<i>Protesters hold posters and shout slogans as they march in central London on June 3. The sign in the foreground says: "You have no authority to kill a minority."</i>
Protesters hold posters and shout slogans as they march in central London on June 3. The sign in the foreground says: “You have no authority to kill a minority.”
<i>A seated protester holds a sign during a June 2 demonstration in Los Angeles over the death of George Floyd.</i>
A seated protester holds a sign during a June 2 demonstration in Los Angeles over the death of George Floyd.
<i>A protester holds up a piece of yellow plastic that reads, "Don't shoot" while participating in a demonstration outside the Forest Hills MBTA Station in Boston on June 2.</i>
A protester holds up a piece of yellow plastic that reads, “Don’t shoot” while participating in a demonstration outside the Forest Hills MBTA Station in Boston on June 2.
<i>In Boyertown, Pennsylvania, a protester holds a sign that says "Charge the other 3," referring to the other three police officers present when their colleague kneeled on George Floyd's neck and killed him. The former officers have <a href="https://www.huffpost.com/entry/3-cops-charged-george-floyd-death_n_5ed15c7cc5b63f2b5793fa50" data-ylk="slk:since been charged" class="link rapid-noclick-resp">since been charged</a> with aiding and abetting.</i>
In Boyertown, Pennsylvania, a protester holds a sign that says “Charge the other 3,” referring to the other three police officers present when their colleague kneeled on George Floyd’s neck and killed him. The former officers have since been charged with aiding and abetting.
<i>Demonstrators protesting the death of George Floyd hold up placards near Lafayette Park across from the White House on June 2 in Washington, D.C. The sign in the center reads: "Who do u protect?" </i>
Demonstrators protesting the death of George Floyd hold up placards near Lafayette Park across from the White House on June 2 in Washington, D.C. The sign in the center reads: “Who do u protect?”
<i>A protester kneels as he holds a placard that says "Stop killer cops!!!!" in front of a row of Army National Guard troops during a June 2 demonstration in Hollywood, California.</i>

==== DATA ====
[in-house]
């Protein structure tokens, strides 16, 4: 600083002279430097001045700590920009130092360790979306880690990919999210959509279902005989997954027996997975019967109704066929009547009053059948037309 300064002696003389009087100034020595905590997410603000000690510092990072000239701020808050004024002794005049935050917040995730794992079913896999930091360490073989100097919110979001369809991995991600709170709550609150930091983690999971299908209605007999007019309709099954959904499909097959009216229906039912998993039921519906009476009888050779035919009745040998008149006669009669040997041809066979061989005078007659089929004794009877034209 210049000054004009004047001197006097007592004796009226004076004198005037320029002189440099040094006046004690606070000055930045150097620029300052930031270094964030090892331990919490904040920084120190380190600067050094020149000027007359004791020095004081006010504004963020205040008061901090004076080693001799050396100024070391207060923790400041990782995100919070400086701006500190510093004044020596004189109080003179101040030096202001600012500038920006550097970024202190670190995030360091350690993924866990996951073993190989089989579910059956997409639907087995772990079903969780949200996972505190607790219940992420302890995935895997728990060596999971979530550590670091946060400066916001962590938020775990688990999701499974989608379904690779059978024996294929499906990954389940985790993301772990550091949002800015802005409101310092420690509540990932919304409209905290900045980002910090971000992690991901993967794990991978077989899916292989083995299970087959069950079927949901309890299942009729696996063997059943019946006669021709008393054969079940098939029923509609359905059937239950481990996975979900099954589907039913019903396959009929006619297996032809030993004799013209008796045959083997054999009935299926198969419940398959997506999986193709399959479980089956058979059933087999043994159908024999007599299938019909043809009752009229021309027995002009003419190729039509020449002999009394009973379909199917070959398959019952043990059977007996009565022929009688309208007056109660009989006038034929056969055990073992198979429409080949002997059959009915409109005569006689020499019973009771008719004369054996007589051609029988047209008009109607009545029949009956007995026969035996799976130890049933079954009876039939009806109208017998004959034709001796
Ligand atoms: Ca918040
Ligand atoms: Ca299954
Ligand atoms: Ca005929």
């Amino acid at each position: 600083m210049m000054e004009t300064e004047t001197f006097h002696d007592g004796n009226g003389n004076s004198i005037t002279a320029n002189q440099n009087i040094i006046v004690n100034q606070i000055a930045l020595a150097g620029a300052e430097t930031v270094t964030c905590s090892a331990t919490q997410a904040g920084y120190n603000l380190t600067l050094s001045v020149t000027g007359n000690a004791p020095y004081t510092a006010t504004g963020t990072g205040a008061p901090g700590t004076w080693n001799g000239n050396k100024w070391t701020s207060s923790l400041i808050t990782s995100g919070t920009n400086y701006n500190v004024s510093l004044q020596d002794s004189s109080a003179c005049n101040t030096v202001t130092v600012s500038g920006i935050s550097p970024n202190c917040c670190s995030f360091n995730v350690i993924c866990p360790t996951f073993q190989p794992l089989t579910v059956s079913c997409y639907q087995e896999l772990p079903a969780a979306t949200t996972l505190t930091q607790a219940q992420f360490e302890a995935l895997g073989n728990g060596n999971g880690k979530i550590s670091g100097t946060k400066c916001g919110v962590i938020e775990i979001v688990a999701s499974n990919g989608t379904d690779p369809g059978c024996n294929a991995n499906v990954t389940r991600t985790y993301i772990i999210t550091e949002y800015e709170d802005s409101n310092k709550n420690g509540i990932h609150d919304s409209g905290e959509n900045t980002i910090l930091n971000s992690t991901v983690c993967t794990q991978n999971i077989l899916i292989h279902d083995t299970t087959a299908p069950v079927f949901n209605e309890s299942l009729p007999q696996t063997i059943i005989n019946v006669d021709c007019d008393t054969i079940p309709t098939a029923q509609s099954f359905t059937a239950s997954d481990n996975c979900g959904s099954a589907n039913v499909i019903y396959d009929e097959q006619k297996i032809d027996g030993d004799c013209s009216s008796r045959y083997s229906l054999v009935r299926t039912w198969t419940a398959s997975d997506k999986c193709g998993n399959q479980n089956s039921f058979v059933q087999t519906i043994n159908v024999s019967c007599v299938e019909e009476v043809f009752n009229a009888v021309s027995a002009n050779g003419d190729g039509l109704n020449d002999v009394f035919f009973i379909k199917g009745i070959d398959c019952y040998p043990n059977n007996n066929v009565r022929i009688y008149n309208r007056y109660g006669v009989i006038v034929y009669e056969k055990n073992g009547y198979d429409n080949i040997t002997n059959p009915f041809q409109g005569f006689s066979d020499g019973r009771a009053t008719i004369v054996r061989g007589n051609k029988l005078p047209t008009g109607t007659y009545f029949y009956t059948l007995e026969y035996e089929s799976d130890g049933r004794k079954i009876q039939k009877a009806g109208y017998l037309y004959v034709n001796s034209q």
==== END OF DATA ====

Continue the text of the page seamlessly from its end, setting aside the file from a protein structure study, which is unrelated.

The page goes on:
A protester kneels as he holds a placard that says “Stop killer cops!!!!” in front of a row of Army National Guard troops during a June 2 demonstration in Hollywood, California.
<i>A protester holds a sign that says "Blue Lives Murder" on May 29 in Minneapolis.</i>
A protester holds a sign that says “Blue Lives Murder” on May 29 in Minneapolis.
<i>In Sydney, protesters prepare to march on Parliament House at the Archibald Fountain in Hyde Park on June 2. The one in the foreground reads: "We're not trying to start a race war. We're trying to end one." </i>
In Sydney, protesters prepare to march on Parliament House at the Archibald Fountain in Hyde Park on June 2. The one in the foreground reads: “We’re not trying to start a race war. We’re trying to end one.”
<i>Protest signs posted outside the U.S. Consulate General in Edinburgh, Scotland, in response to the police killing of George Floyd. One reads: "Stop looting Black lives. End police brutality." </i>
Protest signs posted outside the U.S. Consulate General in Edinburgh, Scotland, in response to the police killing of George Floyd. One reads: “Stop looting Black lives. End police brutality.”
<i>New York protesters take part in a June 1 demonstration in response to the death of George Floyd. The sign on the left reads: "In unity we have strength;" the one on the right reads: "We have suffered enough." </i>
New York protesters take part in a June 1 demonstration in response to the death of George Floyd. The sign on the left reads: “In unity we have strength;” the one on the right reads: “We have suffered enough.”
<i>People shout slogans during a June 1 protest at Dam Square in Amsterdam over the death of George Floyd. The banner reads: "Police violence is not an accident." </i>
People shout slogans during a June 1 protest at Dam Square in Amsterdam over the death of George Floyd. The banner reads: “Police violence is not an accident.”
<i>People carry a banner that says "We the people refuse to see cops murder citizens and walk free" as they march to protest the death of George Floyd on May 31 in Portland, Oregon.</i>
People carry a banner that says “We the people refuse to see cops murder citizens and walk free” as they march to protest the death of George Floyd on May 31 in Portland, Oregon.
<i>A woman holds up a sign that says "Our black children need a future" during a May 31 protest outside Cardiff Castle in Wales/</i>
A woman holds up a sign that says “Our black children need a future” during a May 31 protest outside Cardiff Castle in Wales/
<i>During a Black Lives Matter protest in London's Hyde Park on June 3, a protester holds up a sign that says "White silence = Black death."</i>
During a Black Lives Matter protest in London’s Hyde Park on June 3, a protester holds up a sign that says “White silence = Black death.”
<i>A protester holds a sign with the names of victims of police brutality during a rally in Coral Gables, Florida, on May 30.</i>
A protester holds a sign with the names of victims of police brutality during a rally in Coral Gables, Florida, on May 30.

This article originally appeared on HuffPost.